For some workers, their supervisor is intolerant or differences and does not respect them. Unfortunately, many places in the United States have unsatisfied workers who suffer from a supervisor with no empathy, and therefore, the productivity will also decline. In a study done by Li-Chuan Chu, directory of the School and Health Policy and Management in Taiwan in 2014, this subject was further explored. The role of toxic emotions at work is studied using 212 men and women in a nursing building, and a potential mediator of these relationships is introduced to teach empathy and respect between boss and employee (Chu, 2014). All businesses and workplaces require empathy; however, in recent years, workplace bullying in nursing regarding cultural differences has risen. In this study, the mean of the workers’ “toxic feelings” while at work (brought on by their boss and other coworkers) was 0.18. After Li-Chuan implemented his policies on empathy, the mean of toxic feelings by the workers was -0.16 (Chu, 2014). The study concluded the following: hospital administrators can implement policies designed to manage events effectively that can spark toxic emotions in their employees, and toxic emotions could effectively predict nurses’ counterproductive work behavior and organizational citizenship behavior (Chu, 2014). But what does this mean broadly? The simplest way to evaluate this data is that when an event rises that is not handled properly by the employer in any workplace, and a toxic situation occurs, the policies that these hospital administrators used can effectively change the attitudes of the employees.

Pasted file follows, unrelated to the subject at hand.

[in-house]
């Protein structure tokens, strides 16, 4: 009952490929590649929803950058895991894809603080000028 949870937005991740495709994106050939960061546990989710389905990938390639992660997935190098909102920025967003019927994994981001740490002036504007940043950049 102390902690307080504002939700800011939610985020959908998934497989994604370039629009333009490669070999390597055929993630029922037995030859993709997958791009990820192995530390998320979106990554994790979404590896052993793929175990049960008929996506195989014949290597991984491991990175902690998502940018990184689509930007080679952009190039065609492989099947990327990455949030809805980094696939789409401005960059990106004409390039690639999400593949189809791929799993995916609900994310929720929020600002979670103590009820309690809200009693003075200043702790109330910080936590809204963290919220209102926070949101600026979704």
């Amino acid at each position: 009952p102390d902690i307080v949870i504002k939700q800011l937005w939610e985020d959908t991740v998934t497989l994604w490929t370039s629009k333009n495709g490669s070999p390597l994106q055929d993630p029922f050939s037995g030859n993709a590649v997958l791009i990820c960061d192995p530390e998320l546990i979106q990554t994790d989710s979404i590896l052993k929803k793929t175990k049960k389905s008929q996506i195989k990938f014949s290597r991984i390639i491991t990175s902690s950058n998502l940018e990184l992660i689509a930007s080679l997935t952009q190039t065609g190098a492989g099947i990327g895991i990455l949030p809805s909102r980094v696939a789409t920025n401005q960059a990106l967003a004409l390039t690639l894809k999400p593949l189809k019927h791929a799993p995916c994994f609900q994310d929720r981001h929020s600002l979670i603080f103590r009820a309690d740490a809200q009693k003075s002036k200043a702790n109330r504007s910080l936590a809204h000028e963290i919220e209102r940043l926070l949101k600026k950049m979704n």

In another study done by James Conway, Steven Rogelberg, and Virginia Pitts in the Research and Development Department in the Social Sciences and Humanities, the interactions between positive feelings in the workplace and empathy training was studied. Eighty participants completed surveys about their own understandings of personality, empathy, and altruism. They did this for five work days, and their relationships were closely studied. They concluded that the relationship between positive feelings at work and workplace helping behavior depended on the personality trait of altruism in the employer (Conway et al., 2009). In other words, the more the employer is selfless and cares for his employees’ feelings and tries to empathize with them, the happier the employees are and the better they will work during the week.